In February of Year 12, we offer a UCAS Information Evening for parents and students. At this evening, we will discuss the UCAS process, Finance, and a Representative from a local University will talk about how to make an application stand out. We also invite parents and students who have been through the process to talk through their experience.
The UCAS website provides some excellent links for parental information including the Parent Guide.
With over 50000 courses in 300 different institutions, the decision of which university course you choose is not one to be taken lightly. Along with the support you will receive from the tutoring team, the following information will provide advice to help you on your way.
Thinking and Researching
There are may more subjects on offer at university than the pure academic subjects on offer at school. Try to find out all the variations of subjects that might be linked to your A2 Subjects.
Consider where you would like to live – sounds obvious but are you a person who likes cities? The Countryside? To be as far away from home as possible? To be as close to home as possible?
Courses and tutors may change but the place will remain the same. Reflecting on where will help you find a way of narrowing down your field of research.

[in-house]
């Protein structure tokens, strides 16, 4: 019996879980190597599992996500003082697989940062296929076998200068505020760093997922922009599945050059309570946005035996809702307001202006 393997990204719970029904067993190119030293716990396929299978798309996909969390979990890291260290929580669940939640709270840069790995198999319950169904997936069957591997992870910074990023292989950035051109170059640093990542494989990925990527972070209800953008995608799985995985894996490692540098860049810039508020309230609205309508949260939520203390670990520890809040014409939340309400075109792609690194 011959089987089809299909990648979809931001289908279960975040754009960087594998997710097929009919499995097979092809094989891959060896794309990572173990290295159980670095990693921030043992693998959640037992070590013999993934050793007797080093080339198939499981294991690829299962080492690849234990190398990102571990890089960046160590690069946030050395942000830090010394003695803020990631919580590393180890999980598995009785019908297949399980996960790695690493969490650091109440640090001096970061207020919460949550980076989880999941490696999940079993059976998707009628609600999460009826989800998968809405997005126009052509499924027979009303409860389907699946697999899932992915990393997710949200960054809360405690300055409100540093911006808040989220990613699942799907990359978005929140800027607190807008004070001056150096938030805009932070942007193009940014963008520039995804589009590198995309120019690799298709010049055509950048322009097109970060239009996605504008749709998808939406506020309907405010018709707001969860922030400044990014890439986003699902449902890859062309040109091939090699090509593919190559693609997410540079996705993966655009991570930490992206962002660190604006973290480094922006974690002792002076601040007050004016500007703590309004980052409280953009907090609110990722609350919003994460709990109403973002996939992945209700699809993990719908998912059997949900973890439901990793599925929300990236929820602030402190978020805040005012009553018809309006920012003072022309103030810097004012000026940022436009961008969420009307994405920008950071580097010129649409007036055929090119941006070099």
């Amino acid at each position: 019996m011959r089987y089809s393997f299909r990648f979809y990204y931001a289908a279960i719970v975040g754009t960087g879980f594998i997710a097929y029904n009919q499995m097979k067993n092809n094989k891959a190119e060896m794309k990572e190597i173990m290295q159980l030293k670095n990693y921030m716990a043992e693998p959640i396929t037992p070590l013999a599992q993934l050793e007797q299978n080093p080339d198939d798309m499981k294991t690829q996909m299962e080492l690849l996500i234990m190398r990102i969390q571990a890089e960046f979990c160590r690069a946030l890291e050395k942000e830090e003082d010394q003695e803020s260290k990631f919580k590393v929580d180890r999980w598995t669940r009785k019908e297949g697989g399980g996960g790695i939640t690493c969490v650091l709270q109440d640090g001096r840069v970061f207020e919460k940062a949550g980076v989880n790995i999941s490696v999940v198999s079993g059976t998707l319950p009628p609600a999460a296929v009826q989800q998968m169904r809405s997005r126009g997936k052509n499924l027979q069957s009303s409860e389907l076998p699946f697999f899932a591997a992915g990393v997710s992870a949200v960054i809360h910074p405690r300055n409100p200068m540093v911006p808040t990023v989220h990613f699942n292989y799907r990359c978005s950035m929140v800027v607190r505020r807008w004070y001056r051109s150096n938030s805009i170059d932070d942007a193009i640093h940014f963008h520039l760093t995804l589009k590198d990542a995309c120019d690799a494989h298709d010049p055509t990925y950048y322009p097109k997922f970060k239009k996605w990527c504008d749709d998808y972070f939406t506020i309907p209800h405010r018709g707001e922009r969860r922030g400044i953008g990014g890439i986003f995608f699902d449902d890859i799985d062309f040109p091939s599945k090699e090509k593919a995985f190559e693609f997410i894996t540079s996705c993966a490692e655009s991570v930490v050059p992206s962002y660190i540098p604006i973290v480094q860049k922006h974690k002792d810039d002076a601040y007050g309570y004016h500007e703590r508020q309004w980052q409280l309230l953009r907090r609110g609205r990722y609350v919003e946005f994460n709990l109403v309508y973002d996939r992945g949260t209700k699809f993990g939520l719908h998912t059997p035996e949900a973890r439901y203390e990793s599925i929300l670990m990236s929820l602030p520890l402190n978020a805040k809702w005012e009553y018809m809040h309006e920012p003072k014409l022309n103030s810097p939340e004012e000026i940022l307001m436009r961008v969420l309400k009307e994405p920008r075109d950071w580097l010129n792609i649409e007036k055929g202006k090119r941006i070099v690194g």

- Friends doing the same subject
- Teachers of the subject
- Yr13 whom have made applications
Go to the Common room
There is a selection of University Prospectuses there. Start some subject searches. Look at websites. www.ucas.com has a wealth of extremely useful information, designed precisely for someone like you.
Go on Visits
Many Universities and Colleges run Open Days during the summer. You don’t need to go to lots but choose those that you are most likely to apply to and check it out. It is surprising how strongly you may feel when you see a place. If you visit, record some comments for other Sixth Formers to read – share your knowledge.
You don’t need to have made decisions about where you want to study before you write your personal statement but you do need to be reasonably clear about what you want to study so that your personal statement reflects your interest in the subject. You also need to be aware of the differences in the ways a subject is taught at different institutions.